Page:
Oil prices fall amid demand fears

Thursday, 19 Mar, 2020

Concomitantly, as a number of export-oriented and highly industrialized country had imposed a sweeping lockdown of factories and businesses amid frets of coronavirus outbreak, crude oil demand concerns in a short- to intermediate-term outlook appeared to be tinkering with investors' nerve.

The oil market could see a record supply surplus in April as coronavirus wipes out demand and big producers pump more, creating a global glut that threatens to overwhelm storage capacity within months and force widespread industry shutdowns, analysts said on Wednesday.

Since then, OPEC's de facto leader Saudi Arabia has pledged to flood the world with cheap oil.

Oil prices plunged below $25 a barrel for the first time in nearly 18 years after Saudi Arabia made another shock-and-awe attack in its price war with Russian Federation, vowing to keep production at a record high "over the coming months".

"We're now seeing both Brent and WTI prices closing in on their 2016 lows, which could well open a move to levels last seen in 2003, down towards $20 a barrel which, if sustained, is likely to be enormously painful for some USA shale producers, as well as the Gulf states".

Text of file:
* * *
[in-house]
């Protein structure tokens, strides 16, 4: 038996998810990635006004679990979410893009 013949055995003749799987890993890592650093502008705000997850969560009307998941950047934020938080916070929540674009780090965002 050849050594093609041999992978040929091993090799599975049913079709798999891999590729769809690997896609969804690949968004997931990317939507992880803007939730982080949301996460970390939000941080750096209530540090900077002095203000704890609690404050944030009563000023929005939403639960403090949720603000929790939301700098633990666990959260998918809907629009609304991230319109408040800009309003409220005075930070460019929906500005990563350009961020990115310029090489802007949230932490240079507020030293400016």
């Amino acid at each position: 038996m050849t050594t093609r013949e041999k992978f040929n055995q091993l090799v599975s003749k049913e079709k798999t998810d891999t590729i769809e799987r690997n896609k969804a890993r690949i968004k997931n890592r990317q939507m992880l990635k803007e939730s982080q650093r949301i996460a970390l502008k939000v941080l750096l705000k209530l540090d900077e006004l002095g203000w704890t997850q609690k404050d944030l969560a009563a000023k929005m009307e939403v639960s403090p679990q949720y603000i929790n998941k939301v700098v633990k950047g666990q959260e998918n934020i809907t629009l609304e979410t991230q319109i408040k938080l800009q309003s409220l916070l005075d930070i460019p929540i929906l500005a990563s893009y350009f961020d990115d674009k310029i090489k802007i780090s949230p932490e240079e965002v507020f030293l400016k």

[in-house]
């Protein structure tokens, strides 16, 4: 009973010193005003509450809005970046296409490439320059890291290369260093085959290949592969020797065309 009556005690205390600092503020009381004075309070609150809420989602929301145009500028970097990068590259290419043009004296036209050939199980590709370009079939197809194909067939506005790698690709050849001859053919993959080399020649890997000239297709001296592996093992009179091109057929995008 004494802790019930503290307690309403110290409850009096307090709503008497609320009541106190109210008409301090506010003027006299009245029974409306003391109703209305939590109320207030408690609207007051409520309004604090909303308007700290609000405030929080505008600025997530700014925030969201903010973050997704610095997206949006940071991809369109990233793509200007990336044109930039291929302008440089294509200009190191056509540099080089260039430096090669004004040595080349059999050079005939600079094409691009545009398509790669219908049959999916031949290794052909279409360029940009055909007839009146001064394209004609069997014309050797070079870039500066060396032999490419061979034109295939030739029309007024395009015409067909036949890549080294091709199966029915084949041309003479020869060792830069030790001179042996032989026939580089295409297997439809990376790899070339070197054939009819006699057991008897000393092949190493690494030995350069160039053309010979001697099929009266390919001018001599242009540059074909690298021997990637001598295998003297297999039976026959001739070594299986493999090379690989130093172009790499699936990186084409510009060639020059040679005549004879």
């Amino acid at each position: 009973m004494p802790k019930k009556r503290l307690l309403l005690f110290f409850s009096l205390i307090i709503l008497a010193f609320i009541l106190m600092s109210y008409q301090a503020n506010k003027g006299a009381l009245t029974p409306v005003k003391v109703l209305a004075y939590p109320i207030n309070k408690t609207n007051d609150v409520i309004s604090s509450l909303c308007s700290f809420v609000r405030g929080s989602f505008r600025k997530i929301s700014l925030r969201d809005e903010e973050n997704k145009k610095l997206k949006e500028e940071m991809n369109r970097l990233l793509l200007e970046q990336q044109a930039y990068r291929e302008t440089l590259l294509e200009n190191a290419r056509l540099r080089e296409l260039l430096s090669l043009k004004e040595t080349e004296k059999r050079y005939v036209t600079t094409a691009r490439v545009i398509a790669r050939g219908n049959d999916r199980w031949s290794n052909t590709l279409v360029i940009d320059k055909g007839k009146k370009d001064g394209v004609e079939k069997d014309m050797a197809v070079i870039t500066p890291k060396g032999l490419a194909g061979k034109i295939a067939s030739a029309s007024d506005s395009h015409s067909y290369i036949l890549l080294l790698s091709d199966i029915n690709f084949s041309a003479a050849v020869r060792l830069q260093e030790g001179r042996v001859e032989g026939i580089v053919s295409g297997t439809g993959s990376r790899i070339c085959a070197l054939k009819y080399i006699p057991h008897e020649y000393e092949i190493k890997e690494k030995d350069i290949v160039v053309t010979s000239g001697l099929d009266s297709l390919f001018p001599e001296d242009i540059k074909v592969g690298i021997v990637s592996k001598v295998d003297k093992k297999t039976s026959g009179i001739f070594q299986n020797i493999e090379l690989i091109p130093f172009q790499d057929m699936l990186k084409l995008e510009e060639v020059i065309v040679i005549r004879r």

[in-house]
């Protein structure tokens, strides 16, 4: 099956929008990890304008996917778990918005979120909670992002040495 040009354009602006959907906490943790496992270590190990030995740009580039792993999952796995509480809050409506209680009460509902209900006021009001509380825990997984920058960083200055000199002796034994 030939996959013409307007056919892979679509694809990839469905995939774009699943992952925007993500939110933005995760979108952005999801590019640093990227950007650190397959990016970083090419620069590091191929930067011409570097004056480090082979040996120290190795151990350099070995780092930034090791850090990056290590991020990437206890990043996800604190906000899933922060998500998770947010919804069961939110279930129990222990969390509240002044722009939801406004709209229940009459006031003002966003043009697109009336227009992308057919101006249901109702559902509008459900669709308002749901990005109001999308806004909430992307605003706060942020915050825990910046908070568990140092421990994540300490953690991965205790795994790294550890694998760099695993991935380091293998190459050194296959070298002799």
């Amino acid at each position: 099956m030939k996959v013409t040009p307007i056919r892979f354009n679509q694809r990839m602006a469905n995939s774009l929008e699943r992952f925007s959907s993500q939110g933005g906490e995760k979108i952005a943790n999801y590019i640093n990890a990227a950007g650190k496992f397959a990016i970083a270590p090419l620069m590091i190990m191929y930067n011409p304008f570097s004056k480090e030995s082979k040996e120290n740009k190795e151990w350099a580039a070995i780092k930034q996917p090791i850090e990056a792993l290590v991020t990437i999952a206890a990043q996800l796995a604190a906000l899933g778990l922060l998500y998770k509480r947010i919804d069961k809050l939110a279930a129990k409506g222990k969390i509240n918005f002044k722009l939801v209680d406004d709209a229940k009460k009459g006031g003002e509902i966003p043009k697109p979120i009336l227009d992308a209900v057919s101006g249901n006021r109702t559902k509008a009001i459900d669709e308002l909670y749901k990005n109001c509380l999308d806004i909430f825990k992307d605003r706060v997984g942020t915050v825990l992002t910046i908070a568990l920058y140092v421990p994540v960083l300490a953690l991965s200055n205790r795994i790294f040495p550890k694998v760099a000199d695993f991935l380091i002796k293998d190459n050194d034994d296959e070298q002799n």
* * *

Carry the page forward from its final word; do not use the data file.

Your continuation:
Crude prices have posted sharp losses at the start of the week.

Aramco is "very comfortable" with the price of crude sitting at $30 a barrel, according to CFO Khalid al-Dabbagh, reports Reuters. "What is coming will be twice that or more", said Jim Burkhard, vice president and head of oil markets at IHS Markit. Measures to support the economy taken by governments and Central banks of different countries are not keeping pace with development of the crisis caused by the pandemic coronavirus.

The US Federal Reserve cut its target range for interest rates to near zero on Sunday in the second emergency cut this month, saying it would raise its budget by at least $700 billion in the coming weeks in an attempt to ease tensions in the financial markets. The worldwide benchmark fell 4.3 percent on Tuesday. USA crude output has grown in recent years to almost 13 million bpd, making it the world's largest producer. "With each day there seems to be yet another trap door lying beneath oil prices, and we expect to see prices continue to roil until a cost equilibrium is reached and production is shut in".

WTI and Brent crude are on pace for their worst month ever, each down 45%.

Some major oil consuming nations like the United States and India have tried to take advantage of low oil prices and bulk their its strategic stockpiles. However, the purchases are not seen as likely to offset the drop in demand nor the increase in supply, Energy Aspects said in a note.